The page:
Back to the Library
On February 11, 2011, Jenner & Block won a significant victory for its client UMG Recordings, Inc., when the Hon. Barbara S. Jones of the United States District Court for the Southern District of New York granted UMG’s motion for partial summary judgment, dismissing a claim by pop singer Connie Francis that UMG committed breach of contract by including her recordings on compilation albums with songs from other artists, without first obtaining her consent.
Ms. Francis, one of the most prolific and successful popular music hit-makers from the late 1950s to the mid-1960s, entered into a series of recording contracts during those years, with UMG’s predecessors. “Anti-coupling” clauses in two of those contracts prohibited UMG from including recordings made under the agreements in compilation albums without the singer’s consent. Ms. Francis’ lawsuit, originally filed in 2002, alleged tort claims (which UMG successfully moved to dismiss in 2005), violation of the anti-coupling provisions and other accounting issues. However, the coupling claims constituted over 90 per cent of the $3 million in claimed damages.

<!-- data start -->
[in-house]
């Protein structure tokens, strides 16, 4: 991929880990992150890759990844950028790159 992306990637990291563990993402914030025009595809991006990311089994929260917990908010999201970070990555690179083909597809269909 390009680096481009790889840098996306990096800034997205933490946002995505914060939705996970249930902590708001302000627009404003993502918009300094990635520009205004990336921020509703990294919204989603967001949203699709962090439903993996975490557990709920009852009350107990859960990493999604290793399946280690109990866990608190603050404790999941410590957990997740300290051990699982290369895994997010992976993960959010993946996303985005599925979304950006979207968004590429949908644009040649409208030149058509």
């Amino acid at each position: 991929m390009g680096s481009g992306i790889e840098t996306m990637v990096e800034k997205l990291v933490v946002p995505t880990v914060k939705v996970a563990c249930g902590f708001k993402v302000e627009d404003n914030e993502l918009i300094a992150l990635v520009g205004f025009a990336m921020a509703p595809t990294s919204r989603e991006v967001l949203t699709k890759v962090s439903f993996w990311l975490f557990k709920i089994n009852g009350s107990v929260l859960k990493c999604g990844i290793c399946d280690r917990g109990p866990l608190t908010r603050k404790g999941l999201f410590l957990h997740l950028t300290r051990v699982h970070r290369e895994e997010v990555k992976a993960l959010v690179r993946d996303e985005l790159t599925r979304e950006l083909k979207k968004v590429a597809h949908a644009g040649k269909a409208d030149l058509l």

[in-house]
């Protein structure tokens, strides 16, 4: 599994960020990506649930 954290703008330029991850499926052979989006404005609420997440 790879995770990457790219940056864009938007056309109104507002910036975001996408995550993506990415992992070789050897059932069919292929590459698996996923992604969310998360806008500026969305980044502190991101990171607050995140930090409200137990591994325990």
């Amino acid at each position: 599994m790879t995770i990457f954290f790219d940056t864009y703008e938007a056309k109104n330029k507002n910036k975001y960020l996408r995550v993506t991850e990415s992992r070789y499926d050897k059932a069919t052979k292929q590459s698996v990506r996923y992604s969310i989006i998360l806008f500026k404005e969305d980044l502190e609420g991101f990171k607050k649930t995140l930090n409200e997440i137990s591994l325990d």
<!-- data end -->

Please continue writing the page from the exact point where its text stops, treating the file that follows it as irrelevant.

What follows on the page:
In dismissing the coupling claim in its entirety, the Court agreed with the arguments made by the Firm that a broad release provision in a 1982 contract between the singer and UMG unambiguously freed UMG from “any and all…covenants, agreements, contracts and promises in law or in equity” that Ms. Francis “previously had or continued to have when the 1982 agreement was signed,” with the exception of rendering accountings and paying royalties. The Court also found that Ms. Francis had failed to allege damages from the alleged breach.
The Firm’s team in this matter was led by Partner Andrew H. Bart and included former partner Jeremy M. Creelan.
Please click here for full text of Court’s Memorandum and Order.